Bill Gates v Liz Warren

November 7, 2019

Bill Gates recent interview has drawn some fire. Relevant passages come between about 3:00 and 8:00, above.

Maybe Bill thinks he’s just being cagey, but even giving the slightest scintilla of air to the idea he might vote for Trump undercuts everything he claims to believe in.

Heated:

By refusing to partake in political giving, Gates severely undermines his own climate philanthropy

In his interview yesterday, Gates was trying to make the case for billionaires as a force for social good in an age of massive and increasing income inequality.

But what he wound up doing was providing more evidence that billionaires cannot be depended on to drive the rapid societal change necessary to avoid irreversible climate catastrophe.

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Gates has given a lot of money and devoted a lot of time toward helping solve the climate crisis, which he rightly calls “one of the toughest challenges facing the world.” He is leading a $1 billion clean energy venture fund. His $40 billion foundation, the Bill and Melinda Gates Foundation, has focused in on climate adaptation. Gates is also funding lots of research into new battery technologies and other technological solutions, including solar geoengineering. (Climate activists largely see geoengineering as a potentially dangerous band-aid solution that avoids having to tackle the real problem: the fossil fuel-powered economy.)

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Gates thus likely considers himself a climate activist. And yet, he refuses to say whether he would vote for a presidential candidate with an extensive plan to fight the climate crisis over a candidate who denies the crisis even exists. And he is refusing to do this partly because he doesn’t like the climate candidate’s wealth tax plan. Huh.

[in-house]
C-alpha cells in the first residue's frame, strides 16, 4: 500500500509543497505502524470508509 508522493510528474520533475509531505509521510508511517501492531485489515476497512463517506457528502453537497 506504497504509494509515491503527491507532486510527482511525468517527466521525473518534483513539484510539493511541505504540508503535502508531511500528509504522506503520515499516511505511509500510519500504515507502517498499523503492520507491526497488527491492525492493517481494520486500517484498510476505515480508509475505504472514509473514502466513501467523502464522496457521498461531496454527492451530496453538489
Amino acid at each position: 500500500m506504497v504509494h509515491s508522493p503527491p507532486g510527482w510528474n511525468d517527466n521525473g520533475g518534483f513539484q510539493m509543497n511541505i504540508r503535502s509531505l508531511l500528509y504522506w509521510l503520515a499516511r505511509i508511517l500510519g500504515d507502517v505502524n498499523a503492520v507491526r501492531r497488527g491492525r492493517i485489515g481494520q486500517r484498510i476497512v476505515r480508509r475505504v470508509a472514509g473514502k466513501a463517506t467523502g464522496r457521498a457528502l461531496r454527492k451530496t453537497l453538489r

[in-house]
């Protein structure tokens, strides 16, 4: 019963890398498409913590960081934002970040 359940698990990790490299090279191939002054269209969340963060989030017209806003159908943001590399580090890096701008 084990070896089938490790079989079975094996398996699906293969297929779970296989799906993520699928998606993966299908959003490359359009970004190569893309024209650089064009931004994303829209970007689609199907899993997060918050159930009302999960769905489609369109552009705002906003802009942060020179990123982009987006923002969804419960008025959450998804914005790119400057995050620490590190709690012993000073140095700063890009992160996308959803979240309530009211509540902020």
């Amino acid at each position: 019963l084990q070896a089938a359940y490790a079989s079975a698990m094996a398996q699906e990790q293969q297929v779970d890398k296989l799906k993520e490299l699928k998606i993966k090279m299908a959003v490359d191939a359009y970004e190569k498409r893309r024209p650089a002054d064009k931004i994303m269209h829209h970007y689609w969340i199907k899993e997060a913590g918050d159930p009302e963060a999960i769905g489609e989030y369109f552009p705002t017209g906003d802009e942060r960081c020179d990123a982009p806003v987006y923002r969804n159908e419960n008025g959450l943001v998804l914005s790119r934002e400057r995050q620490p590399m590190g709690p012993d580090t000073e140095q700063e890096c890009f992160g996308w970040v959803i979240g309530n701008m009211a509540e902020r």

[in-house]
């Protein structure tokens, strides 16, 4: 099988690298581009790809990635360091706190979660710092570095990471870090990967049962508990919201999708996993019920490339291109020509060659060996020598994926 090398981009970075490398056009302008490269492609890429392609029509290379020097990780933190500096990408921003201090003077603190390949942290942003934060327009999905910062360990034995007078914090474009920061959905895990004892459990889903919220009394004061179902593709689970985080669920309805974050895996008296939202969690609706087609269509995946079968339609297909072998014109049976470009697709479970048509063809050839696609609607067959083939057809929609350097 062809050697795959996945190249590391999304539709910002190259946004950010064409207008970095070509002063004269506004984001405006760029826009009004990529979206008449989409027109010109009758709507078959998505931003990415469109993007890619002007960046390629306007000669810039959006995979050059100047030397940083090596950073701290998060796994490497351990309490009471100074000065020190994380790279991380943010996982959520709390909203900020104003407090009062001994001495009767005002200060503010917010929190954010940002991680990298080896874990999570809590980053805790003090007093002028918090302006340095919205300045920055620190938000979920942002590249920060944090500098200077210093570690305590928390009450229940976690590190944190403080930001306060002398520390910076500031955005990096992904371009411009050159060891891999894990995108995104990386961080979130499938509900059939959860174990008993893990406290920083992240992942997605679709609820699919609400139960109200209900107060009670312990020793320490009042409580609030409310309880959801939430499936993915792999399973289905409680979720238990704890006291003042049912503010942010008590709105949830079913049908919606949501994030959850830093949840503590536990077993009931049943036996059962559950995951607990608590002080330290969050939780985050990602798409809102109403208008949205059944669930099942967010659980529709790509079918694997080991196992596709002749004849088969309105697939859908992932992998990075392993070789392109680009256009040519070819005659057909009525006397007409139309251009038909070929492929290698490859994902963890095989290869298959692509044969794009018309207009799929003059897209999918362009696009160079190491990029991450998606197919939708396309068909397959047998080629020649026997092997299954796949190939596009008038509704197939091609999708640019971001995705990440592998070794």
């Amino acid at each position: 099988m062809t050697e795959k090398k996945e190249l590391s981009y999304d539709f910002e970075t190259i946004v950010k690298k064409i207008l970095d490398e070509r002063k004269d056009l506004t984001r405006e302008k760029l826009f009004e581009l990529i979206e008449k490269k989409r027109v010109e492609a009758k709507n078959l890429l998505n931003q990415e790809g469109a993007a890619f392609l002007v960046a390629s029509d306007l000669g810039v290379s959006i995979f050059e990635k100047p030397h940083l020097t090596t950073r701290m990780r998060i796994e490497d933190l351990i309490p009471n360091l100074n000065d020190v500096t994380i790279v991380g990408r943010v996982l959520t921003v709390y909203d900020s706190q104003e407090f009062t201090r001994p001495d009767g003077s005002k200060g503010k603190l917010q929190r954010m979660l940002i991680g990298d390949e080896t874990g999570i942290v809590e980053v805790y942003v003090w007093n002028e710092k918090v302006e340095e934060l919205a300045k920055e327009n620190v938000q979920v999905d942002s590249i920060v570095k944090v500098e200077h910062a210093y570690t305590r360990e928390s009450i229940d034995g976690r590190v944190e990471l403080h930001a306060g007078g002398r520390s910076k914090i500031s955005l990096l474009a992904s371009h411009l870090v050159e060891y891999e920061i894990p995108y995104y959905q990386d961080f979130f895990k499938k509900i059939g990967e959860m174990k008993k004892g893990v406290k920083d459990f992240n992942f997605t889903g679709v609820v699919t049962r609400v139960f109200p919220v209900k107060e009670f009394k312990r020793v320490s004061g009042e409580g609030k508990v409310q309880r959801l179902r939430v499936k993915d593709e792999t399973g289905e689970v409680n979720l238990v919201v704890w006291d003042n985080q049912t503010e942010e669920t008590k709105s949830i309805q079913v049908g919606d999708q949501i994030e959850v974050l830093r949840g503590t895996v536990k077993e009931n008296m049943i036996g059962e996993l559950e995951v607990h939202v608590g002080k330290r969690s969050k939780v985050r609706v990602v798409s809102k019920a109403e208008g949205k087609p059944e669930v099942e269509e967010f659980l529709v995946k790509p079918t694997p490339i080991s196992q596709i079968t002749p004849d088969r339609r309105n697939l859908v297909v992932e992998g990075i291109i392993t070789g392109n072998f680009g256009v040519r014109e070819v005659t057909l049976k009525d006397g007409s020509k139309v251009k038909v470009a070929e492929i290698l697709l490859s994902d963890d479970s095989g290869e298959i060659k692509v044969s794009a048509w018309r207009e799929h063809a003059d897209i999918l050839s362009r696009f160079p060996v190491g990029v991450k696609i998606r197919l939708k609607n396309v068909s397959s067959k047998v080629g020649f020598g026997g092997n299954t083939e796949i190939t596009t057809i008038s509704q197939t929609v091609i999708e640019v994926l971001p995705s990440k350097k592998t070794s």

Gates clearly understands that the climate crisis is a huge problem. What he does not appear to understand is the rapid timeline on which the climate crisis needs to be tackled, and how Donald Trump’s re-election would fundamentally, unequivocally threaten the possibility of that timeline being achieved. As Dave Levitan wrote for The New Republic earlier this year:

2020 isn’t literally the last chance to save humanity, but four more years of Trump undoubtedly shrinks our chances to ensure a future safe from catastrophe. U.S. emissions likely wouldn’t reduce at the necessary pace, and the lack of leadership on the international stage could cause countries to decelerate their own energy transitions. The planet wouldn’t be doomed quite yet, but it would be closer to doom than ever before.

In other words, every year a climate denier runs the government, Gates’ millions in collective investments toward climate solutions become less effective and less meaningful.

On Wednesday, Gates said he avoids political donations because he believes they are undemocratic. He does not like the system we have now, where billionaires and corporations can have outsized influence on the U.S. electoral system.

Well guess what buddy: join the club. But unless you’re spending all your money to help change that system—which you’re not—you’re just allowing climate-denying billionaires to continue to have unmatched power over politics. If you are worth $100 billion, and you aren’t using a large chunk of that to clamp down on the immense power of climate-denying money in politics because you’re worried about your own wealth, you aren’t a climate activist. I’ll leave it to others to decide what to call you instead.

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@mattyglesias

The fact that each random billionaire’s thoughts on Elizabeth Warren is a news story is itself a powerful demonstration of the disproportionate political influence of the very rich.

7 Responses to “Bill Gates v Liz Warren”

  1. doldrom Says:

    Billionaires are not sitting on B$100. They control that amount of assets. In order to spend any of it, they need to sell their stocks/bonds to someone else, which would mean somebody else is now sitting on it. It also means you cannot generate income by selling all of it, since every asset must be held by somebody.